Aluminum foam is made by melting the metal down and adding a bubbling agent while it’s in liquid form. The resultant material looks like a sponge, is up to 95% air, is fireproof, sound-dampening, reflective, and can absorb a high amount of impact force. The military is incorporating aluminum foam in Humvees  to absorb IED blasts, and Frank Gehry’s making a building complex out of the stuff. This informative (but occasionally silly) video below takes a closer look at the material and how it’s made.

Clean Water for the Developing World – (Technology Review – September 8, 2010)
At least a billion people have access only to water contaminated by pathogens or pollution. “There is a huge need for an extremely robust, low-cost filter material that does not require a lot of power,” says Mark Shannon, who directs a center of advanced materials for water purification at the University of Illinois at Urbana-Champaign. A water filter under development at Stanford University removes bacteria from water quickly and without clogging–and could lead to a simple and inexpensive method of cleaning water for the developing world. The device, which uses a piece of cotton treated with nanomaterial inks, kills bacteria with electrical fields but uses just 20% of the power required by pressure-driven filters. The Stanford filter, which is driven by gravity, has pores large enough to allow for a high flow rate–about 100,000 liters per hour.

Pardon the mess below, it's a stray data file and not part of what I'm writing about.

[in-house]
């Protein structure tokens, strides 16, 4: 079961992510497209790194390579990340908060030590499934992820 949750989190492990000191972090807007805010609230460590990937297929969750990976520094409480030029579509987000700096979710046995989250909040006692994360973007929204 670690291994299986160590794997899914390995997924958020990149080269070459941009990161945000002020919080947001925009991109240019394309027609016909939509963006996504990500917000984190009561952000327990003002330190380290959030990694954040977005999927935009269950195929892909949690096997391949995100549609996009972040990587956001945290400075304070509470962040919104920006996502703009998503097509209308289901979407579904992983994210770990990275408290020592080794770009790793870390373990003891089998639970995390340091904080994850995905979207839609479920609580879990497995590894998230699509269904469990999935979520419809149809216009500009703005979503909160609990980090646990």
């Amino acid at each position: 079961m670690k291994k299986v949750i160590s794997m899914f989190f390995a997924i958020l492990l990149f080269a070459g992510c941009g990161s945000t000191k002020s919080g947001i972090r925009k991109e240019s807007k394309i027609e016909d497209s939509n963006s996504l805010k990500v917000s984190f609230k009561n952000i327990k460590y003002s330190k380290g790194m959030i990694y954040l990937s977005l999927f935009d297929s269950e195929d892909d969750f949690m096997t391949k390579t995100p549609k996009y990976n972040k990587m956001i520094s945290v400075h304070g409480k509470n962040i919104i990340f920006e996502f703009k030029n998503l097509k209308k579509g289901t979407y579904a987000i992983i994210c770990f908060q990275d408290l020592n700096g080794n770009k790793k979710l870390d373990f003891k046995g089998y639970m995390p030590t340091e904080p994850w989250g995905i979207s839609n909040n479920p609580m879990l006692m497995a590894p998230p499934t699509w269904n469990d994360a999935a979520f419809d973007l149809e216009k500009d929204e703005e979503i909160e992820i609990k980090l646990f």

Bernanke Tells the Truth – (Economic Policy Journal – October 5, 2010)
Leaving aside the angled comments made by the editor of this article, the direct quotations from a speech given by Bernanke fall in the category of “a breath of fresh air”. Without gloss and without rhetoric, they simply recount what most people already know. For example, “The budgetary position of the federal government has deteriorated substantially during the past two fiscal years, with the budget deficit averaging 9½ % of national income during that time. For comparison, the deficit averaged 2% of national income for the fiscal years 2005 to 2007, prior to the onset of the recession and financial crisis.”


Indian Man Immune to Electrocution – (Weird Asian News – September 29, 2010)
Dubbed the ‘Electro Man’ on the History Channel’s premier reality series, “Stan Lee’s Superhumans,” Rajmohan Nair has the superhuman ability to conduct large currents of electricity without suffering any bodily harm whatsoever. according to host Daniel Smith, Rajmohan is approximately 10-times more resistant to electricity than the average human. Article includes video clip showing him as exposed wires are wrapped around him and then powered. The electricity flows from the plug, through Rajmohan, and to a light bulb and, later on, a hotplate.